References

Basoc, S. A., & Howe, K. G. (1979). Model influence on career choices of college students. The Vocational Guidance Quarterly, 27, 239-245.

Bricheno, P. & Thornton, M. (2007). Role model, hero or champion?  Children’s views concerning role models.  Educational Research, 49(4), 383-396.

Marcus, E. (2002).  Making gay history: The half-century fight for lesbian and gay equal rights. New York, NY: Harper Collins.

Quimby, J. L. & DeSantis, A. M.  (2006). The influence of role models on women’s career choices. The Career Development Quarterly, 54, 297-306.

Venn-Brown, A. (2007). A life of unlearning: One man’s journey to find the truth (2nd Ed.). New Holland Publishing Australia.

About the Author

Gretchen J. Metzelaars is currently the Senior Associate Vice President of Student Life at The Ohio State University, a position she has held since June 2010.  In this position she provides the Office of Student Life with strategic direction for dining services, housing administration, the Ohio Union, orientation, residence life and student activities.  Additionally, she is the faculty advisor to the Muslim Student Association.  Dr. Metzelaars has been involved in several national organizations including ACPA, ACU-I and NACAS. Currently, she was chair of the ACPA 2014 Convention. She was selected to be the ACPA Standing Committee for Lesbian, Gay, Bisexual and Transgender Awareness’ Senior Practitioner and was recently honored with selection as a senior member of Annuit Coeptis.  She was chosen as an ACPA Diamond Honoree in 2008.  She has spoken nationally on a variety of topics including leadership; multiculturalism; homosexuality and the Bible; gay, lesbian, transgender and bisexual students. She received her Bachelor of Science degree from Virginia Tech in 1975, her Master of Science of Recreation from Indiana University in 1979, and her Ph.D. in Recreation from the University of Maryland in 1995.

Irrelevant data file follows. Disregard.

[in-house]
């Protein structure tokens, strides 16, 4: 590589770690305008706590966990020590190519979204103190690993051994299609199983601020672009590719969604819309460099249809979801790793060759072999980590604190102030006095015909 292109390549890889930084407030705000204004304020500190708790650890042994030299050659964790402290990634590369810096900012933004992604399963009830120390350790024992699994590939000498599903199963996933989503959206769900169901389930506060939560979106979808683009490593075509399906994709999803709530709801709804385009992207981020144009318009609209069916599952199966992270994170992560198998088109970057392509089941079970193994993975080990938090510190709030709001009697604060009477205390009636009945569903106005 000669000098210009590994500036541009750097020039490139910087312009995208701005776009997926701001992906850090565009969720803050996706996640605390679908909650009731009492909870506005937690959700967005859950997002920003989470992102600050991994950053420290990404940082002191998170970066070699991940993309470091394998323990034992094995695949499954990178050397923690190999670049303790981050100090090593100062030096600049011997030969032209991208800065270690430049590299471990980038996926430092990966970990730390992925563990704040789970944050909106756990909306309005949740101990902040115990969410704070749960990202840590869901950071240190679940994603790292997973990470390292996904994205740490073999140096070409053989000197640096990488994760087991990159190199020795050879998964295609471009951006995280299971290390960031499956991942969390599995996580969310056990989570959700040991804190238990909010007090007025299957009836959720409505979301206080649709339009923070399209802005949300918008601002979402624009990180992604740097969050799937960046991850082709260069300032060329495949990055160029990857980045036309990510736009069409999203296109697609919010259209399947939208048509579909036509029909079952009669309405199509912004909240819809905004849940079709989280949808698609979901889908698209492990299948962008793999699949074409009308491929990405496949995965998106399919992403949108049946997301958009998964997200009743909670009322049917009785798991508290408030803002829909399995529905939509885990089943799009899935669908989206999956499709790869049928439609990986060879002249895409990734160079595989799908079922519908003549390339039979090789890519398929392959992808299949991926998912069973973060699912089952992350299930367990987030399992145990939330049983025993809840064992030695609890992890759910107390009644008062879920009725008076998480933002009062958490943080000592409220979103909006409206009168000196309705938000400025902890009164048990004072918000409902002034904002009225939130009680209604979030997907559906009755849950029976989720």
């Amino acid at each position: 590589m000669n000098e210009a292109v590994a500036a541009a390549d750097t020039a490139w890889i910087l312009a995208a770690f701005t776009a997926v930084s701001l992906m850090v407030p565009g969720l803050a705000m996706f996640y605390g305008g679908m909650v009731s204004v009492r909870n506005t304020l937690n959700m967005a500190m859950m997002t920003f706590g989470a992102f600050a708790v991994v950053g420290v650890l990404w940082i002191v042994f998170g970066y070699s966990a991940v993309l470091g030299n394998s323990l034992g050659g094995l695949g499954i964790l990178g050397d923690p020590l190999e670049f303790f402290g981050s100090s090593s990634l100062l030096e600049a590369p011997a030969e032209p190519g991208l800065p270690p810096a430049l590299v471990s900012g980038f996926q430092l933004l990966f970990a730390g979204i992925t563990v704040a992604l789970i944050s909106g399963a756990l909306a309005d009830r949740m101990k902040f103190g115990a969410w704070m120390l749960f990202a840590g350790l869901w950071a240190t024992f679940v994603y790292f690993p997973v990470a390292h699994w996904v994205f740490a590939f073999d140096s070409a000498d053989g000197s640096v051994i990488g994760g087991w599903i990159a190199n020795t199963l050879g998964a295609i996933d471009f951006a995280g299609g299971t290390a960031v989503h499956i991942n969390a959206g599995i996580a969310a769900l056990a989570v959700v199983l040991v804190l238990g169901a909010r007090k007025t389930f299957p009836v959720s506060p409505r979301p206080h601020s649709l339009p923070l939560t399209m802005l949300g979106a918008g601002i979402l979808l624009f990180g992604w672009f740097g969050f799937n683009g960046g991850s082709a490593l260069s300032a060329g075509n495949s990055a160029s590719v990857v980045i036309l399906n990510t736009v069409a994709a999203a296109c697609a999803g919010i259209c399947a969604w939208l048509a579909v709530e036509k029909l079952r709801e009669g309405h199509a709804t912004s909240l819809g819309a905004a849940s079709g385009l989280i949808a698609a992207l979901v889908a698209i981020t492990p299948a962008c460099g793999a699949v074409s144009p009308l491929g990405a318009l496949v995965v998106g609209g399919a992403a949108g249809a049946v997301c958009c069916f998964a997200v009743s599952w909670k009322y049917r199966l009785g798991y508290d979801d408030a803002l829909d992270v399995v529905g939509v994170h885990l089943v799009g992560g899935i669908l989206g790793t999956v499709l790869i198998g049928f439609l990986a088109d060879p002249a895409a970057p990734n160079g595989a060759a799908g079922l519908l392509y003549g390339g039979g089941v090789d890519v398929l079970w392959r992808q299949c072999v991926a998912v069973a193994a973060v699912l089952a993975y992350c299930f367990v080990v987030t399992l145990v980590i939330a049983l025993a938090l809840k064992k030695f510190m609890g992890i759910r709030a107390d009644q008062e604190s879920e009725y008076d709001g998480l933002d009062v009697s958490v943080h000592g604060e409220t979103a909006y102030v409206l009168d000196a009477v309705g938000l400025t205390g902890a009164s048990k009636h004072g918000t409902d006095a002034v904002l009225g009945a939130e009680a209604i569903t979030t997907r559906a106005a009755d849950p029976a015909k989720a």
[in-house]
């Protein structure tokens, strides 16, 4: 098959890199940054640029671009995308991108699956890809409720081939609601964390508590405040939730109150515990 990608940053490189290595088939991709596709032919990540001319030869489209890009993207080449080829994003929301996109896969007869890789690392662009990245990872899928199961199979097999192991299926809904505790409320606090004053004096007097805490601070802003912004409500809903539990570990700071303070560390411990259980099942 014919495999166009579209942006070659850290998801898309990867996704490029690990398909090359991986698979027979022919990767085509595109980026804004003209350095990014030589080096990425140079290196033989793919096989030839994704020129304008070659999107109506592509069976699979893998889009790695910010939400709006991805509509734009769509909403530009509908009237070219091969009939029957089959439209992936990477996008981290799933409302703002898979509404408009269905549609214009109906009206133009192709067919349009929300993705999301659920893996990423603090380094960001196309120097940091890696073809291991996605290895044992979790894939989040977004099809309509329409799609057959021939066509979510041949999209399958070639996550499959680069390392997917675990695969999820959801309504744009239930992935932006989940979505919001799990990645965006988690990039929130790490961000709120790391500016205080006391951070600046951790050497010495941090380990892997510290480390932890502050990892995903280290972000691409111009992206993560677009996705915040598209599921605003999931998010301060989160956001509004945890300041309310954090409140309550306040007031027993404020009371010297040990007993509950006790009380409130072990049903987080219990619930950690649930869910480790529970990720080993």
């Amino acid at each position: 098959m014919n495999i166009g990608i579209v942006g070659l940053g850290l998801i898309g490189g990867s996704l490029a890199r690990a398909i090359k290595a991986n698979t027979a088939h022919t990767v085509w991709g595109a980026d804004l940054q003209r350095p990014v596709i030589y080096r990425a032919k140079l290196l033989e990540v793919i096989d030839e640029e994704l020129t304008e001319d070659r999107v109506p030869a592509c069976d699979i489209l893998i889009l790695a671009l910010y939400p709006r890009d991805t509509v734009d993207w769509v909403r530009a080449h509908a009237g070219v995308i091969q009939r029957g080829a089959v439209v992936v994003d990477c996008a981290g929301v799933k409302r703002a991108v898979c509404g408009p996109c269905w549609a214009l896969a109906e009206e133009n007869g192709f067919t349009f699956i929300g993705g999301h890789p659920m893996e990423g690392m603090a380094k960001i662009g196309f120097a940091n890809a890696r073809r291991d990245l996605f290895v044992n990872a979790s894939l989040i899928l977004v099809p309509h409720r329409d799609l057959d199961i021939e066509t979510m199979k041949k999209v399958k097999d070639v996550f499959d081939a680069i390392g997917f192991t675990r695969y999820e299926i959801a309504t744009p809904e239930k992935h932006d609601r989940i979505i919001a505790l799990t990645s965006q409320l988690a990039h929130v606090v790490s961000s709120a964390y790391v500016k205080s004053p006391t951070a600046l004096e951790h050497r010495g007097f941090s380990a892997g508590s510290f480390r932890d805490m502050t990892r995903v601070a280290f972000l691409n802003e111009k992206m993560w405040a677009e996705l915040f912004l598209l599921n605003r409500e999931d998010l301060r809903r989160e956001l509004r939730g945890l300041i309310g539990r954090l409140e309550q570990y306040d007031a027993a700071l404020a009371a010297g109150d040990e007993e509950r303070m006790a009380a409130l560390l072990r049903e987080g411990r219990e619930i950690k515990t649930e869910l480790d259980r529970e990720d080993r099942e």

Please e-mail inquiries to Gretchen J. Metzelaars.

Disclaimer

The ideas expressed in this article are not necessarily those of the Developments editorial board or those of ACPA members or the ACPA Governing Board, Leadership, or International Office Staff.